Cynthia McIntyre is the Headshotologist ®! She uses art, science, technology and art in creating GREAT headshots for her clients. She refers to this new field as “Headshotology ®”.
As the Headshotologist®, her process in creating headshots is quite unique. She uses the art and science of non-verbal communication or body language every time she poses a client for a headshot. As a result, the final message that your headshot communicates to the viewer will be consistent with your personal brand.
As an expert retouched, the Headshotologist® will retouch your headshot so you look natural and you will not looked over-retouched. However, she has found that some clients enjoy looking thinner or younger in their final headshot. Of course, she can retouch you headshot using those special techniques if you prefer.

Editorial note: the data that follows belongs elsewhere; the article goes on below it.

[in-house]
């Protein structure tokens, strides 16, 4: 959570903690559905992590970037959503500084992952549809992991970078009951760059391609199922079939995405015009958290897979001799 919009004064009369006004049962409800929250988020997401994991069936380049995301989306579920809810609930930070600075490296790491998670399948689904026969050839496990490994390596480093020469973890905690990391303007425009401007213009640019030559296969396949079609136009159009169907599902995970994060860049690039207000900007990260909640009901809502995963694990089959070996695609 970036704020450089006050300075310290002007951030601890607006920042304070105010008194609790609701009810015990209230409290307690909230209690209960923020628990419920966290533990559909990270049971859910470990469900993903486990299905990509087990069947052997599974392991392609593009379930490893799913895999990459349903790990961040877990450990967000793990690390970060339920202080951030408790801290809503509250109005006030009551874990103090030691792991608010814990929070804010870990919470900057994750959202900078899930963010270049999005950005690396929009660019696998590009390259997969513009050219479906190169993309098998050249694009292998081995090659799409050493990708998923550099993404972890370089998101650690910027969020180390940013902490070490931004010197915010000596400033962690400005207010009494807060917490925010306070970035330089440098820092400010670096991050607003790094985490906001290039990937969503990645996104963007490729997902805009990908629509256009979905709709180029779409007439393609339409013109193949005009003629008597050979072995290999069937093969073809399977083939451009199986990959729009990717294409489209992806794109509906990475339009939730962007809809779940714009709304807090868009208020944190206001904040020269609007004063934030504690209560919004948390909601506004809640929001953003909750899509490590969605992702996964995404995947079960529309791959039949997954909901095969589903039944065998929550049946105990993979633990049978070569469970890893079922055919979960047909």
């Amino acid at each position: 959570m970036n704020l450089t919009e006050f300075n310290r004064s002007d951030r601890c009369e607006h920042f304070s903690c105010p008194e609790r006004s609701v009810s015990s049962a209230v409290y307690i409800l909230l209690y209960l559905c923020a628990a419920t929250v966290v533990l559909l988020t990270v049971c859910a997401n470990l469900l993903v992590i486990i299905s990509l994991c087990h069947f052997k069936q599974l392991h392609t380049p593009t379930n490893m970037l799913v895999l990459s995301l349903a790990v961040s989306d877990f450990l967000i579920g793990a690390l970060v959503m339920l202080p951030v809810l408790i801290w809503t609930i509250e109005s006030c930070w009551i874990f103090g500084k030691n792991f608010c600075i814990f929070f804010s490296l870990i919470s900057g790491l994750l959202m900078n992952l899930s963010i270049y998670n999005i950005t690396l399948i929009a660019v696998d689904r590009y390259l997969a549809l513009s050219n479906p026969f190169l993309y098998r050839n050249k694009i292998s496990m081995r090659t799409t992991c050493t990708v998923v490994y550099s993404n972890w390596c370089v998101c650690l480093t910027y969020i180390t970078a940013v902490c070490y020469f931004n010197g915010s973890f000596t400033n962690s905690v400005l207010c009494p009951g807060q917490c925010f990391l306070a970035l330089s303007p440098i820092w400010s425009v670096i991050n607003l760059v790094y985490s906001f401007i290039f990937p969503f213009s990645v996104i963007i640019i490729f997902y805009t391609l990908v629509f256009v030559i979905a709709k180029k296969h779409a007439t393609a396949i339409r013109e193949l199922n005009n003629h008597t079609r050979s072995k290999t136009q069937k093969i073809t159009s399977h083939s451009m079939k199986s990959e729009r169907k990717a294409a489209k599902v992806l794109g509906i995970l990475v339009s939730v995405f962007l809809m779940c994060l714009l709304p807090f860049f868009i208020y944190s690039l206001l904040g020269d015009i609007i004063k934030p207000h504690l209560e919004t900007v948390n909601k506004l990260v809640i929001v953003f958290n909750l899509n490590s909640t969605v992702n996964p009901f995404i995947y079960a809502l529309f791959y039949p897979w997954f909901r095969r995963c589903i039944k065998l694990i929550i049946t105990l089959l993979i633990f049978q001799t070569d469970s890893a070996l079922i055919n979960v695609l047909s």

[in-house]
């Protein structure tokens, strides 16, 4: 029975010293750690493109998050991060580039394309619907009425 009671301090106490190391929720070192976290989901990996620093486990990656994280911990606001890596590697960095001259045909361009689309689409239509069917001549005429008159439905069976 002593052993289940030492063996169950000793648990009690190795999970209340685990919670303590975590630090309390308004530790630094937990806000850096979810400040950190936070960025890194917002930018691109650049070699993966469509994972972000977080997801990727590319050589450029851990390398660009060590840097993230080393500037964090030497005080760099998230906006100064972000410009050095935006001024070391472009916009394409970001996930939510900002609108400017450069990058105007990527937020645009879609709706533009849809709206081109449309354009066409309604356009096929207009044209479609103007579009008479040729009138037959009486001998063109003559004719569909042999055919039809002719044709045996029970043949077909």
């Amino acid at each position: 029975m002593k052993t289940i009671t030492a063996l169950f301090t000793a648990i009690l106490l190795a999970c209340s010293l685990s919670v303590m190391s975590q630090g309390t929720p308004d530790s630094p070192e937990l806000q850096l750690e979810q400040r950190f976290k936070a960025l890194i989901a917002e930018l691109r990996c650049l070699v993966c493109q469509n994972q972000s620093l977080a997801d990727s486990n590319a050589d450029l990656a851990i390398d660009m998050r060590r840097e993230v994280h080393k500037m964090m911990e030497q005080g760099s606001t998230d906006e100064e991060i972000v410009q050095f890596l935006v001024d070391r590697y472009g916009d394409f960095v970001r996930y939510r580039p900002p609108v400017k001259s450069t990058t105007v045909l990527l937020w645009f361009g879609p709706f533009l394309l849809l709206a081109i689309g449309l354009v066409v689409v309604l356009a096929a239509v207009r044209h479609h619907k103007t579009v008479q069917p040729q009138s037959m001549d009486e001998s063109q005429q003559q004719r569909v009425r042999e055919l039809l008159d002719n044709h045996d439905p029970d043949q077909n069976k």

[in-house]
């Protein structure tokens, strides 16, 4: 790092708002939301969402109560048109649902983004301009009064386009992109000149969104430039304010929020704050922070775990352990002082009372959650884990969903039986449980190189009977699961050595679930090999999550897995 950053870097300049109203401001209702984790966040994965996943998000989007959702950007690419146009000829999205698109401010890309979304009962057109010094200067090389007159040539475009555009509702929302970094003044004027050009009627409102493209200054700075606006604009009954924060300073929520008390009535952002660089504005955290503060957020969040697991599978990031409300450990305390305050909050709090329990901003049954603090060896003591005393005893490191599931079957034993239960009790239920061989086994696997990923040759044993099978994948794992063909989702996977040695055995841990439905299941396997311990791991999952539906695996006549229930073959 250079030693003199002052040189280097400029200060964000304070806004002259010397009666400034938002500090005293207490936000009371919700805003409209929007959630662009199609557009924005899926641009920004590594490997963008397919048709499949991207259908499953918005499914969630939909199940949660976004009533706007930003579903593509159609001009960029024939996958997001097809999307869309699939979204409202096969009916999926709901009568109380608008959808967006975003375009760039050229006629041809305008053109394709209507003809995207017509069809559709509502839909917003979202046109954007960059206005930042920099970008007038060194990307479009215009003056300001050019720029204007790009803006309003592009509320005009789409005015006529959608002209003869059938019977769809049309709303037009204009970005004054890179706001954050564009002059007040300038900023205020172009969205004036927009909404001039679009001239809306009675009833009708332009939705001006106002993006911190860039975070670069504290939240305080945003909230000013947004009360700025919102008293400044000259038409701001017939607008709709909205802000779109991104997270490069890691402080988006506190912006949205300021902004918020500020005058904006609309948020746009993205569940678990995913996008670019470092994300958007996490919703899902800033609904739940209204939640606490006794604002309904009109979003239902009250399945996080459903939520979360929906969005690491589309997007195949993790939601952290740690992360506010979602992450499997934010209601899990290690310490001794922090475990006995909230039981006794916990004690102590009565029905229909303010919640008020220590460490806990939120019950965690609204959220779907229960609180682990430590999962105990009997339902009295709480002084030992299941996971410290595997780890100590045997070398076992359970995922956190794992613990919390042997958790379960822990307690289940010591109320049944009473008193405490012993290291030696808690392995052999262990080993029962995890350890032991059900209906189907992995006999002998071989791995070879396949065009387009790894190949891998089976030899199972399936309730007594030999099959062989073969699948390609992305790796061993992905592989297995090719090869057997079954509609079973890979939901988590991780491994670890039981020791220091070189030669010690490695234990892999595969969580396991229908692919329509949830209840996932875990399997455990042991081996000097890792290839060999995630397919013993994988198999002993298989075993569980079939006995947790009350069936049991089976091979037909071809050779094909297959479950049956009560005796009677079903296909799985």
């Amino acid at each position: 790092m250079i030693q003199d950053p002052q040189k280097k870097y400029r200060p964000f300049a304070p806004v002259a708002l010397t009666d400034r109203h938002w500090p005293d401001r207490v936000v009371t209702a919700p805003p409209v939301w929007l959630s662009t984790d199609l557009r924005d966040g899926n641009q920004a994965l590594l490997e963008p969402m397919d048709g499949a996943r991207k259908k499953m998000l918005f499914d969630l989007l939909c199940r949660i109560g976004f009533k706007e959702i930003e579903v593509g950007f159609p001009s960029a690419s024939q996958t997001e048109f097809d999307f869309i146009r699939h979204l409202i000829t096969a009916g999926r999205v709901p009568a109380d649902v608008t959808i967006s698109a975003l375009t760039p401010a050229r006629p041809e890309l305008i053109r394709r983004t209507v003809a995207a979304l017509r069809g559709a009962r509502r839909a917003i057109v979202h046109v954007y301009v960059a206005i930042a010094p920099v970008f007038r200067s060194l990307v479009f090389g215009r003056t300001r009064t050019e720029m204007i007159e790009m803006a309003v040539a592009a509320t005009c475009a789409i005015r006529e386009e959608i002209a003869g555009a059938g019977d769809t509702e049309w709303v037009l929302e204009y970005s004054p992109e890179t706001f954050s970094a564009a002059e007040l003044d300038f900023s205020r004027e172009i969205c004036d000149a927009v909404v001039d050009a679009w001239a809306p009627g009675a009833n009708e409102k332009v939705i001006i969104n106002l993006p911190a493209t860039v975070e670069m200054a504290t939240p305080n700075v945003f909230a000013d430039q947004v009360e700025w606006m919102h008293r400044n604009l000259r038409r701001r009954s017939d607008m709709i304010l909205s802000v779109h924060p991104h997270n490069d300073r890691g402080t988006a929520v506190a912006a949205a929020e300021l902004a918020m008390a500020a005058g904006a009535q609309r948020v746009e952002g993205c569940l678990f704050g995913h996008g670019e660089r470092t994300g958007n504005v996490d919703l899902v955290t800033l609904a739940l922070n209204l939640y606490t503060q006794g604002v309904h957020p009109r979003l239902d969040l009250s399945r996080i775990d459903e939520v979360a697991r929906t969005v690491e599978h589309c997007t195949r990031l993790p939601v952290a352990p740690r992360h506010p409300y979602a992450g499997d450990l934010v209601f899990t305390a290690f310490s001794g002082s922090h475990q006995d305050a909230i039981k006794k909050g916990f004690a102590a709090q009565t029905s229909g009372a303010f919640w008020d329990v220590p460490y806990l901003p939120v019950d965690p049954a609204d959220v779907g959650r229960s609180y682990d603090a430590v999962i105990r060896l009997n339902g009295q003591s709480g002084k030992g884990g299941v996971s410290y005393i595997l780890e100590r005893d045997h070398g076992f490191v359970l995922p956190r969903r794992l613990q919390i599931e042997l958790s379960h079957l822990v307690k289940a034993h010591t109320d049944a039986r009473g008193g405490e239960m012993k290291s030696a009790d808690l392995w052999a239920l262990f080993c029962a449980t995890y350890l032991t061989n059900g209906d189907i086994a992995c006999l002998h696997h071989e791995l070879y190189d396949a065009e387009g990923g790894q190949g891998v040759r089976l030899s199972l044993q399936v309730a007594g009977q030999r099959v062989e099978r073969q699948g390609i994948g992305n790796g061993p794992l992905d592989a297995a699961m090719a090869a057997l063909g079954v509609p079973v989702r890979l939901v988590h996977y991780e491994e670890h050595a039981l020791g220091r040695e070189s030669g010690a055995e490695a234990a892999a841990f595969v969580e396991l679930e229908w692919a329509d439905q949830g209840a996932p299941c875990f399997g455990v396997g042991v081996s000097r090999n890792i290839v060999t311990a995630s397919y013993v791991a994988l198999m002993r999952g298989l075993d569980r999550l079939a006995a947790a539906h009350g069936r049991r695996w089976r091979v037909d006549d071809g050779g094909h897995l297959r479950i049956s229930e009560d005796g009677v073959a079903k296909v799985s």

The Headshotologist® consults with every client prior to a headshot session to discuss her theory regarding how to dress and how to prepare for a photo shoot. She utilizes her knowledge of the technical aspects of how images appear best on the internet vs. print as well as her understanding of colors. Some colors photograph better than others while some should be avoided all together.
Cynthia McIntyre Photography has created the art of Headshotology® and is experienced to the point of being deemed the “Headshotologist®.”
Call Cynthia for more info at 203-364-1592 or 813-369-5545
She has headshot portrait studios in Tampa Bay, Connecticut and Westchester NY.
Cynthia McIntyre Photography is the registered trademark owner of the terms Headshotology® and Headshotologist®. These terms may not be used without her approval and written permission.